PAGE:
A Holistic Approach to Listed Species Management: Seeing the Forest, as Well as the Trees
During the late 1980s, regulatory requirements for the management and recovery of the endangered red-cockaded woodpecker (RCW; Picoides borealis) began to create constraints on the military mission at a number of southeastern DoD installations. In addressing such constraints, a door was opened that led the way to a solution that improved the prospects for sustaining both mission activities and the focus on recovering the longleaf pine ecosystem. This fire-adapted ecosystem had once constituted the primary habitat of the RCW but had seen dramatic reductions in its historical extent through replacement by development, agriculture, and non-native pine plantations. Remaining stands existed in a degraded state.
As part of DoD’s response to the RCW situation, SERDP has played and continues to play a key role in providing the fundamental and applied science necessary to integrate improved understanding of RCW species ecology and longleaf pine ecosystem recovery objectives within the context of an ecosystem-based management approach. In addition, SERDP is pursuing application of the principles of ecological forestry as related to development of new silvicultural prescriptions to support the recovery and management of the longleaf pine ecosystem. Ongoing research will improve our understanding of how management for the RCW and mature stages of the longleaf pine ecosystem affect other species. Finally, SERDP-supported research goes one step farther to determine how management activities, such as prescribed burning, affect regional air quality.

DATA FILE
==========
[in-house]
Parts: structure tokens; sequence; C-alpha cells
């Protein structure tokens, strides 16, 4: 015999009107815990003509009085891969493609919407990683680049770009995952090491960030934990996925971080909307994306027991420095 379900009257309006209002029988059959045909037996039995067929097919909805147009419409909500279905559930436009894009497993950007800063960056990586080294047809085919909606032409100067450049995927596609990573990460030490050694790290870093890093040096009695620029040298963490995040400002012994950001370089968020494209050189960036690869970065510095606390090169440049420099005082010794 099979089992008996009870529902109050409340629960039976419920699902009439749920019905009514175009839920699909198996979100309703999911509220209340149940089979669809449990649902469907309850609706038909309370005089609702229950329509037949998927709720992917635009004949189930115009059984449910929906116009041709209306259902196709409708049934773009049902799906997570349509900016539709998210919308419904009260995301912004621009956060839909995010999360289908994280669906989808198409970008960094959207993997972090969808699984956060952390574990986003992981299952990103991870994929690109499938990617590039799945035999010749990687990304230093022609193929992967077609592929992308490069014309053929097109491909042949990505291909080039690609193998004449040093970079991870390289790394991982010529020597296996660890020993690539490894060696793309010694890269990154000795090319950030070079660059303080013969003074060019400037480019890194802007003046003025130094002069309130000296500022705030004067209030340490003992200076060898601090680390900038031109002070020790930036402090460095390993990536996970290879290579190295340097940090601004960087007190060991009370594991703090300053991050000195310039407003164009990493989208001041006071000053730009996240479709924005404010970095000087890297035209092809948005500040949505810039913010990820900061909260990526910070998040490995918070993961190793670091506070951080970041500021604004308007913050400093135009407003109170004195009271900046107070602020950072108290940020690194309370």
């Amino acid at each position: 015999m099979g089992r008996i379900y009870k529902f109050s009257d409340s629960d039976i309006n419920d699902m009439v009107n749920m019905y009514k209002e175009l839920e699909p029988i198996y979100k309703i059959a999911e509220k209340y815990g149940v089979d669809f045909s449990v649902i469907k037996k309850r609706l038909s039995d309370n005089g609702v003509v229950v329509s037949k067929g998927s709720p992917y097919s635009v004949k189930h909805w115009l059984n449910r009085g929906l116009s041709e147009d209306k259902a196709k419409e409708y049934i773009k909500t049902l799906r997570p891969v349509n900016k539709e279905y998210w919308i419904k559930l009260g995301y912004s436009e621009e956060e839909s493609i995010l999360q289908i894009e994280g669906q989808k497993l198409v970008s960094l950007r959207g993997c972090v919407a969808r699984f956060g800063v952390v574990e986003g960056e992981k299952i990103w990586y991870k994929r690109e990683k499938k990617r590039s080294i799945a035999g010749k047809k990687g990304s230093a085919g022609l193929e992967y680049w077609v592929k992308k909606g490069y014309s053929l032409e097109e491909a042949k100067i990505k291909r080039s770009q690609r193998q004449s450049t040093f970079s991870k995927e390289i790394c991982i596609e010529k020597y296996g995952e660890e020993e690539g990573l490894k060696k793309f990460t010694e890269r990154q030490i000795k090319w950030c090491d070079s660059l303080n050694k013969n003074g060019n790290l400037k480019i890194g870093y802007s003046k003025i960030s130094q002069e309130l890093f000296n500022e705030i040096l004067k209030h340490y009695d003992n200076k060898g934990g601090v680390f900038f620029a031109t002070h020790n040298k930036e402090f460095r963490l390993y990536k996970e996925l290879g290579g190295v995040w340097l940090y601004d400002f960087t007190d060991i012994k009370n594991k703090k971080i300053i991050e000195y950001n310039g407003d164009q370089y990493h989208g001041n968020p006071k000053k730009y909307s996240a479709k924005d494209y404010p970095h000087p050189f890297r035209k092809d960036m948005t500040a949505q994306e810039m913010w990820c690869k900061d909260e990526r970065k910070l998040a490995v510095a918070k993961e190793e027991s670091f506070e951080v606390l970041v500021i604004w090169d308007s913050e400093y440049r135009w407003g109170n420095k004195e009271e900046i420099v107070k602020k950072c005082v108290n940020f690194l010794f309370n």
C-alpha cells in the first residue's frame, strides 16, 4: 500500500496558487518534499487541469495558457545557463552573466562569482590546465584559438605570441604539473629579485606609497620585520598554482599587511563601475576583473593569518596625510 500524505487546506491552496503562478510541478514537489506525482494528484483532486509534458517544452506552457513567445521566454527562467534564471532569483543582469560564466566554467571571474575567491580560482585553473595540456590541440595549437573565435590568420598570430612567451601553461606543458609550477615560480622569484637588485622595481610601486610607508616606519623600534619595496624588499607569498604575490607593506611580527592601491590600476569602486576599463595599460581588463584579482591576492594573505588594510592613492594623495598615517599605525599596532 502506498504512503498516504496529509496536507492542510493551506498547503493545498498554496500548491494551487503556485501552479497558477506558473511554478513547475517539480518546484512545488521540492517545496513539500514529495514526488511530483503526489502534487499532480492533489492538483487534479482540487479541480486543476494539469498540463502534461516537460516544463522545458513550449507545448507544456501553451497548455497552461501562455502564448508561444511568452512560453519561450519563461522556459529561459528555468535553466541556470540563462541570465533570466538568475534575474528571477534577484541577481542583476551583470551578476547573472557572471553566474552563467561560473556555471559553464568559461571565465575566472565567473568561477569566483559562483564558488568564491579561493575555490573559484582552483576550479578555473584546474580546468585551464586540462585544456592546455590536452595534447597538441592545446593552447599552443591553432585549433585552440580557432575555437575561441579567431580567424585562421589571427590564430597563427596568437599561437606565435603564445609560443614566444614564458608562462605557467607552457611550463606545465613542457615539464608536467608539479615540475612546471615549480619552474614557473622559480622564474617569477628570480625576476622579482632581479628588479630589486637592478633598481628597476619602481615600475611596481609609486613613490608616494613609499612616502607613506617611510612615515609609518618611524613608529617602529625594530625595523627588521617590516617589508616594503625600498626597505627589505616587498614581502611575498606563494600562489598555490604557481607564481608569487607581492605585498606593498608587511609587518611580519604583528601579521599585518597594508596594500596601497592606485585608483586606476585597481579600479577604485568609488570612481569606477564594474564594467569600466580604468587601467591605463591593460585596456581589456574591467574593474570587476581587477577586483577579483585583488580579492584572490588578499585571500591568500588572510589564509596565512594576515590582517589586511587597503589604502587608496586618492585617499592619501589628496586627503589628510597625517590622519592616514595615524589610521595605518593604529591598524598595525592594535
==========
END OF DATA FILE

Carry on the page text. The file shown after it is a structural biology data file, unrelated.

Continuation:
This holistic approach to listed species research and management contributes to realistic and sustainable training conditions and puts DoD at the forefront of implementing innovative and scientifically defensible approaches to listed species recovery and management. The research also has a broader application in that knowledge developed to support RCW management provides insight and tools that can assist with the management of other listed species and their associated ecosystems now and into the future.